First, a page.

Synopses & Reviews
Mr. Irresponsible breaks all the rules with his thoughts on modern manners, life in the workplace, romance, money and
more. Do you wonder what to do when screaming kids disrupt an expensive dinner in a fancy restaurant? Mr. Irresponsible
knows what to do. Are you unsure how to handle the dolt who sits behind you in the movies and offers a running commentary?
Mr. Irresponsible has some thoughts on that. (Hint: It involves a telescoping crowd-control baton.) Are you puzzled by how
to get an inattentive salesperson to pay attention to you? Mr. Irresponsible can tell you. Get all this and more, plus his
carefully-crafted "10 Commandments of Bad Advice," in one slim, easy-to-digest volume!
"Mr. Irresponsible," the racy, humorous and yet totally irresponsible globally syndicated columnist himself, expands upon his most famous newspaper work with new, completely original yet always bad advice.
About the Author
Mr. Irresponsible is the pen name of the world's most widely read personal-advice columnist. His newspaper column, "Mr.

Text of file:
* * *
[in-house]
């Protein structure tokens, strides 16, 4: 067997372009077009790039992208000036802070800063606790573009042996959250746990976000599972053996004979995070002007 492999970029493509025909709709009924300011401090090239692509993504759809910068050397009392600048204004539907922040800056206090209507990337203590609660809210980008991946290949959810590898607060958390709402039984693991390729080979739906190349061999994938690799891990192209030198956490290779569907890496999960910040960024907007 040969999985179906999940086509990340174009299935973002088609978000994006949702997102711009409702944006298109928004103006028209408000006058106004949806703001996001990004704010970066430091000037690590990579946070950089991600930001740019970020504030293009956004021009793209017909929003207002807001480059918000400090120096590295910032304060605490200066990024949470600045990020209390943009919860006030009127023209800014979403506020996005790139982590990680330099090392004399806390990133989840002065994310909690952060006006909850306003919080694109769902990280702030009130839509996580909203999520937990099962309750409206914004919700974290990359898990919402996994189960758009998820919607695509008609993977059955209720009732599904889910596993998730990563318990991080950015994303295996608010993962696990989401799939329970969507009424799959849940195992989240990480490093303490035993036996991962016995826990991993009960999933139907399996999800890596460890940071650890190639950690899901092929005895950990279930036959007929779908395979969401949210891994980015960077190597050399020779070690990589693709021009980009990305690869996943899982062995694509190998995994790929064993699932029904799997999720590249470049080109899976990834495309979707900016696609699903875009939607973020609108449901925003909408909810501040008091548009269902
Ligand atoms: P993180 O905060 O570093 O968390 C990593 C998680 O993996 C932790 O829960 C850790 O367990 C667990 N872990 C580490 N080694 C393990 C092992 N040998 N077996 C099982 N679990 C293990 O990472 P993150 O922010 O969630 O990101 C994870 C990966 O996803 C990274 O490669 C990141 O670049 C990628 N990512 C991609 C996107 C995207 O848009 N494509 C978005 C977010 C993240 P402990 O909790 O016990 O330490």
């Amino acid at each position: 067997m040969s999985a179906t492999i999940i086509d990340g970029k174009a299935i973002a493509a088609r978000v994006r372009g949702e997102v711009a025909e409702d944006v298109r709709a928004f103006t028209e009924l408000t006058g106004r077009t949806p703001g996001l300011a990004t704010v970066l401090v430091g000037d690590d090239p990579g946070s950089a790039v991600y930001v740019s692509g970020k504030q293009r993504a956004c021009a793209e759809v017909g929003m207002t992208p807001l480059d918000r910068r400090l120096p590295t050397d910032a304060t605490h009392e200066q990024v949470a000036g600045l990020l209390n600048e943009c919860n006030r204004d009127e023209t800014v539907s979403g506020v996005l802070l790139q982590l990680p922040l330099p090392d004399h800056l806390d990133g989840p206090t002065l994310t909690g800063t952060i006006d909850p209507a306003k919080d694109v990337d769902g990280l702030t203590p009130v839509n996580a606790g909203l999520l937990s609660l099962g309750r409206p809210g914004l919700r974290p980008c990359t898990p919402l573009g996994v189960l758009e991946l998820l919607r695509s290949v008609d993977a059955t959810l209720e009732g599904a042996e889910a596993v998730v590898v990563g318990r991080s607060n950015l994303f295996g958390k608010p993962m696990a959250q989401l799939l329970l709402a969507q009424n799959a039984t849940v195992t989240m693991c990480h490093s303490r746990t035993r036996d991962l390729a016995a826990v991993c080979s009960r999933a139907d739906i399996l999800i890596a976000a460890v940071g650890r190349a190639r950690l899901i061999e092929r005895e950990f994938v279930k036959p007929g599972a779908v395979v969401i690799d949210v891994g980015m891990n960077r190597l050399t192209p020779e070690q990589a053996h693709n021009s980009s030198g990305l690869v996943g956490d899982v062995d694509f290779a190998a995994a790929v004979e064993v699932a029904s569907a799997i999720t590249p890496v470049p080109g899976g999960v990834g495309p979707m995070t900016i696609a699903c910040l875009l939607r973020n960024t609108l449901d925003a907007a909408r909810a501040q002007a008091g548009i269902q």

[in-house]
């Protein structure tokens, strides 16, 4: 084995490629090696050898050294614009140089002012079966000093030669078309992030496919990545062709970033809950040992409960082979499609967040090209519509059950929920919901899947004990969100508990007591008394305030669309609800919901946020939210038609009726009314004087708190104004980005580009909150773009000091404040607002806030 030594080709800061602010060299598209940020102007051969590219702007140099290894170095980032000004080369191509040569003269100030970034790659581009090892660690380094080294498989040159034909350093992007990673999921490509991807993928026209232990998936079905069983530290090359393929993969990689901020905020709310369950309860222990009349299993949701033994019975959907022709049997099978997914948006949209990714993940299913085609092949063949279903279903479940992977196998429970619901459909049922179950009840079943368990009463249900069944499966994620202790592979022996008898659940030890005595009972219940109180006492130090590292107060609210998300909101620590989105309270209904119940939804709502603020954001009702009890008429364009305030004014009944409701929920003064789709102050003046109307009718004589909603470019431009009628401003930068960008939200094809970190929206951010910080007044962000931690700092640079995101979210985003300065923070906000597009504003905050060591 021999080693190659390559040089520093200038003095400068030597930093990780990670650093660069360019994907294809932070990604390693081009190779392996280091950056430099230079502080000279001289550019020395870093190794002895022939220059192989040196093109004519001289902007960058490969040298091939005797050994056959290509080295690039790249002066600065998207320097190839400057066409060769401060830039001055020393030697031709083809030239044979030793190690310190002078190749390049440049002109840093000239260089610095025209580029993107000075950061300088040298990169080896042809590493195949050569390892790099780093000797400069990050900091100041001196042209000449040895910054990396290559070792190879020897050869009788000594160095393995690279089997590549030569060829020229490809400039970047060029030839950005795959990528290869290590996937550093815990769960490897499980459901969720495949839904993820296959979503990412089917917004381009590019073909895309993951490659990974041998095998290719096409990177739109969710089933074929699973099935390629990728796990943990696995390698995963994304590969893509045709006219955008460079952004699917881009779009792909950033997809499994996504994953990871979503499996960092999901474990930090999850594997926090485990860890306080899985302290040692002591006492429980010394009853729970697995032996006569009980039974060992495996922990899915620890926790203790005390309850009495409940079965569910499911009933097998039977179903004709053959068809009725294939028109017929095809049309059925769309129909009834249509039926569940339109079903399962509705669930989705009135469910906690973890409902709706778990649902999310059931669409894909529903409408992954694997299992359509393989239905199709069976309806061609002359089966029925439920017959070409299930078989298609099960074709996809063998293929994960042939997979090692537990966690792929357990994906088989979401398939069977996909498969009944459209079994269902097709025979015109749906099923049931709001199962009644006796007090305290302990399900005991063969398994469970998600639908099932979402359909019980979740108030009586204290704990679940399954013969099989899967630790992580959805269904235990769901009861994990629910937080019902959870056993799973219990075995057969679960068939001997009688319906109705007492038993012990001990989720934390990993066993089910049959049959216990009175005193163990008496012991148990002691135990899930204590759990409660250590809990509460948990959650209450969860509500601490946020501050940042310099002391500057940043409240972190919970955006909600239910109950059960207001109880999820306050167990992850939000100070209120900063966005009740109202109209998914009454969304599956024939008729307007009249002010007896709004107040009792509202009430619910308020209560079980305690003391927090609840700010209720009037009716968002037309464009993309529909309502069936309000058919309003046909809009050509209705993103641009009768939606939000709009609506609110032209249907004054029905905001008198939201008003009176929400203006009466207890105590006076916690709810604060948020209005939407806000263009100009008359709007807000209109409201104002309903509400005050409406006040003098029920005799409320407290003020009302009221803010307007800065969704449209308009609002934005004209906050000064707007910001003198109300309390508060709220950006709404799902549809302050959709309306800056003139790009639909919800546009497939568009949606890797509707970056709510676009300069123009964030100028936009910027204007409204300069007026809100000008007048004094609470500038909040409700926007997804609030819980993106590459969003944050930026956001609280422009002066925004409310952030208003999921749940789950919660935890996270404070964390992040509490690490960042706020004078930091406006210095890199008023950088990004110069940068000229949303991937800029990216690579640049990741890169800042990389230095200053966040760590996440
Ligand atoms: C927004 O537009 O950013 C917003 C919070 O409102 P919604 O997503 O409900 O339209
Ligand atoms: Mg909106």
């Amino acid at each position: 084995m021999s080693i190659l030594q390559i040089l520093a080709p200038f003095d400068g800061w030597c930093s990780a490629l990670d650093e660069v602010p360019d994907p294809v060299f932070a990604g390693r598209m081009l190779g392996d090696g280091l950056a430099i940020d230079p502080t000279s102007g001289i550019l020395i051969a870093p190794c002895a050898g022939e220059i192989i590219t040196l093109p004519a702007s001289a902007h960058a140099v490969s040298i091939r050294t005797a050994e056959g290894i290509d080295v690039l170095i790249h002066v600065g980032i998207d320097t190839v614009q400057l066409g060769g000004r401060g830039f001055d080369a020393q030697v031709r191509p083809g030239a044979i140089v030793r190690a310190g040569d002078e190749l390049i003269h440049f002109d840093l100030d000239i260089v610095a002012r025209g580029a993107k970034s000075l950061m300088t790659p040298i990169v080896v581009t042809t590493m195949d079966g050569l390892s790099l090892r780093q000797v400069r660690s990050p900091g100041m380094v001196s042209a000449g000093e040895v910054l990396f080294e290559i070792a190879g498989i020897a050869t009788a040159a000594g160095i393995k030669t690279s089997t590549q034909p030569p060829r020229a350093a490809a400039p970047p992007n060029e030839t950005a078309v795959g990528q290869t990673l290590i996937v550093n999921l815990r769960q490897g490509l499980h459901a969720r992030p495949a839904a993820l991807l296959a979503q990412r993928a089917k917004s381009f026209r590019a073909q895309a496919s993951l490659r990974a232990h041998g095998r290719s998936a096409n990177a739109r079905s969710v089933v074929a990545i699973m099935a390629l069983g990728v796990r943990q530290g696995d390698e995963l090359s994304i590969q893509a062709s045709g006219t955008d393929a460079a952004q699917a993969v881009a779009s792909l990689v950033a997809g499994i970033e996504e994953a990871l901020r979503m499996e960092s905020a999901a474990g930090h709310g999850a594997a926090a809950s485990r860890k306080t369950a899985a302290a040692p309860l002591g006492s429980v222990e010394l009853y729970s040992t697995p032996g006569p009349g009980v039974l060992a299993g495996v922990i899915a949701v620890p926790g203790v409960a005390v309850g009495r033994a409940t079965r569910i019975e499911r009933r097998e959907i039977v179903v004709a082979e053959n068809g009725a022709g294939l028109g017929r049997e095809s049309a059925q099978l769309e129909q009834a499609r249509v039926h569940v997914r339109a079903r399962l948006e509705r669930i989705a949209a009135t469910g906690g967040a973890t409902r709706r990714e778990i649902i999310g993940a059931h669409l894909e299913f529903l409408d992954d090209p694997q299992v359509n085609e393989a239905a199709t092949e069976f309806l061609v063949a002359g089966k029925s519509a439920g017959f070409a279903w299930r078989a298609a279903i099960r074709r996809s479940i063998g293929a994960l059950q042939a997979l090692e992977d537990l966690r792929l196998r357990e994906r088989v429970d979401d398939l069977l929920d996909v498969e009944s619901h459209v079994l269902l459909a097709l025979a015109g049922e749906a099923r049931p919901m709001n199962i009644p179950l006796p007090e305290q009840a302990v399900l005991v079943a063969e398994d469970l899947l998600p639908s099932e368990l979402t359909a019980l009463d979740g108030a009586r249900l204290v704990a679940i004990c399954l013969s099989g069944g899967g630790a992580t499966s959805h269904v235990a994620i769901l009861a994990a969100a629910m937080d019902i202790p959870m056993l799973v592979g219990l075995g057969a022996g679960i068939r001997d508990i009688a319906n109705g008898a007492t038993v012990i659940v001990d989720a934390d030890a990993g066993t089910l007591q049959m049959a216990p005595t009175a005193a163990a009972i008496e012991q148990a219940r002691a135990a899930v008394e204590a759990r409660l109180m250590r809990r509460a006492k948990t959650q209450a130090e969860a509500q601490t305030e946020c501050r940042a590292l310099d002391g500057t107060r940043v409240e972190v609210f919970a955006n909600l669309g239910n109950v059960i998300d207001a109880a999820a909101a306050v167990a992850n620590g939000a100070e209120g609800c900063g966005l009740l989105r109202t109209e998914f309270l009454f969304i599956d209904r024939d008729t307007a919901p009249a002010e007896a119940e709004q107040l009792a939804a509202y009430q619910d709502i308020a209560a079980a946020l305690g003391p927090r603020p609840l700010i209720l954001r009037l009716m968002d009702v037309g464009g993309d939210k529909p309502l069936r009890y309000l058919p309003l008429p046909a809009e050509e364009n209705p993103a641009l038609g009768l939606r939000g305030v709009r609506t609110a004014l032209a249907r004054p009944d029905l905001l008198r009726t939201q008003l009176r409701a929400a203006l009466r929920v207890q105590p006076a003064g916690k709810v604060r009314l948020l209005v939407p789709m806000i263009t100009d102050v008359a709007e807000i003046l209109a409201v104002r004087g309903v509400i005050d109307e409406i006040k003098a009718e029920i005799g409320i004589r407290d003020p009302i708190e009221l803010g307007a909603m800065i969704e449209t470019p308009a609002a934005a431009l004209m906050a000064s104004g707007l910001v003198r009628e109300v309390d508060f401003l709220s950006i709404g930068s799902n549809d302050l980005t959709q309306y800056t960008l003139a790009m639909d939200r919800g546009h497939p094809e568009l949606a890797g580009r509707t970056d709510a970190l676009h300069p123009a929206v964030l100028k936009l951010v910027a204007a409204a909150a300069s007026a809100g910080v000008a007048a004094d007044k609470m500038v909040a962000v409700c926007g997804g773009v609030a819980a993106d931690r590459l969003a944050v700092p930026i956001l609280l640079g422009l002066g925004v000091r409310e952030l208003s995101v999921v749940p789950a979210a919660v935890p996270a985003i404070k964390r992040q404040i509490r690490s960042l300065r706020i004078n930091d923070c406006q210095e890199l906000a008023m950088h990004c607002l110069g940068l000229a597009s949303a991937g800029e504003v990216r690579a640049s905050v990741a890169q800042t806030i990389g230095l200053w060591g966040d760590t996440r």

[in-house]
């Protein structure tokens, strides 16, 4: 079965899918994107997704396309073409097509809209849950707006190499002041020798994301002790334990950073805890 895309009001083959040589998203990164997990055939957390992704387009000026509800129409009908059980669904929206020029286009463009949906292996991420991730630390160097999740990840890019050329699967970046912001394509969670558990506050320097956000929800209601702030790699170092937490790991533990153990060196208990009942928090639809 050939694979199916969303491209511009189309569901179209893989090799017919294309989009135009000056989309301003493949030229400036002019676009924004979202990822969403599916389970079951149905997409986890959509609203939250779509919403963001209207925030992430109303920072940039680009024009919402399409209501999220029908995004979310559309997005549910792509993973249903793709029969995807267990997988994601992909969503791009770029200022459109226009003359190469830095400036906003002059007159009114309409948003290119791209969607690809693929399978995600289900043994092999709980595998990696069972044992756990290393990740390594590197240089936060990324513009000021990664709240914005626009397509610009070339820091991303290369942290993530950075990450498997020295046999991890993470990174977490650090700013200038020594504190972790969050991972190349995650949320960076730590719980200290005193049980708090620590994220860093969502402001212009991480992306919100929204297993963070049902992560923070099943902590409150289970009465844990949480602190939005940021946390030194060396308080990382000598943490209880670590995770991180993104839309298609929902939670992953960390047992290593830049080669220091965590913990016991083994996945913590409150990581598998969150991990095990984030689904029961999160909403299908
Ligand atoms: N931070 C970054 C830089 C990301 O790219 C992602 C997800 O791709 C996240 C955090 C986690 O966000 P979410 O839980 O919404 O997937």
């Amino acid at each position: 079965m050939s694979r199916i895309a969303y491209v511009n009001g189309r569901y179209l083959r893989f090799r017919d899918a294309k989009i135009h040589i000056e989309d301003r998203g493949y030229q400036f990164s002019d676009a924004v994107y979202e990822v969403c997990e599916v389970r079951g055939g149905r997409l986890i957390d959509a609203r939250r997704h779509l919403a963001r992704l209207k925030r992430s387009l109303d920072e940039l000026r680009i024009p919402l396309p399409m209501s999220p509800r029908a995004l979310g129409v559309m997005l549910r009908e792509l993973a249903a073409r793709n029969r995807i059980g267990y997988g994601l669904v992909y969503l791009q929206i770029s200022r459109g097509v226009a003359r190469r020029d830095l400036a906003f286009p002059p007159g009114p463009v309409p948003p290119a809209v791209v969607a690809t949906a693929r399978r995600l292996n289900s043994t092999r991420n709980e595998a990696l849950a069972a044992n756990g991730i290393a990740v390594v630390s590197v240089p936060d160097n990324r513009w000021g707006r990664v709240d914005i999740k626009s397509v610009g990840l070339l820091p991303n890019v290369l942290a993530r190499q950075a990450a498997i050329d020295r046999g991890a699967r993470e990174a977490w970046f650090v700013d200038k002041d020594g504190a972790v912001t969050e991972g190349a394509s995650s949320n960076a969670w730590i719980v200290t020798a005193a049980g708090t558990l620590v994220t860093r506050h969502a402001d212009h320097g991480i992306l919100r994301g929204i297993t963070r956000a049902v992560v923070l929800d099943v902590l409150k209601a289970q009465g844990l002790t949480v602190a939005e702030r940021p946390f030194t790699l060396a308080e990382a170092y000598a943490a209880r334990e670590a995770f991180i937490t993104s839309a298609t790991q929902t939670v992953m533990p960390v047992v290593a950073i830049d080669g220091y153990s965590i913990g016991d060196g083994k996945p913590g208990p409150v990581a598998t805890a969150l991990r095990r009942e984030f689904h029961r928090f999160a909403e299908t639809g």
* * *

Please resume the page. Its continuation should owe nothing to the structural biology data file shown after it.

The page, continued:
Irresponsible's Bad Advice," ran in over 1100 newspapers until early 2004, when it was suddenly, and without explanation,
suspended by its syndicate. He is the recipient of the Heidelberg Prize, the Baxter Award (1987 and 1999) and the Lifetime
Achievement Award of the Personal Improvement Institute, which he refused, sending a life-sized cutout of teen idol Justin
Timberlake to the awards luncheon in his place.
Mr. Irresponsible has many enemies and must travel in disguise. He lives alone and likes it. Rumors that he "shot a man in
Reno just to watch him die" have never been proven to have any basis in fact. As of press time, Mr. Irresponsible is party
to nineteen different law suits, and is fighting to regain his newspaper column.
Bill Barol was born in Philadelphia and graduated from Harvard with a classy but useless BA in American History. He has
been a Senior Writer at Newsweek, where he authored cover stories on David Letterman, Bruce Springsteen, and The End of
the Eighties; his freelance journalism has appeared in Time, The New Yorker, TV Guide, Fortune Small Business, American
Heritage, Slate, and on PBS. He's also been a writer/producer on television comedies including "Anything But Love." He
lives in Santa Monica, CA, with his wife, television writer Jennifer Cecil.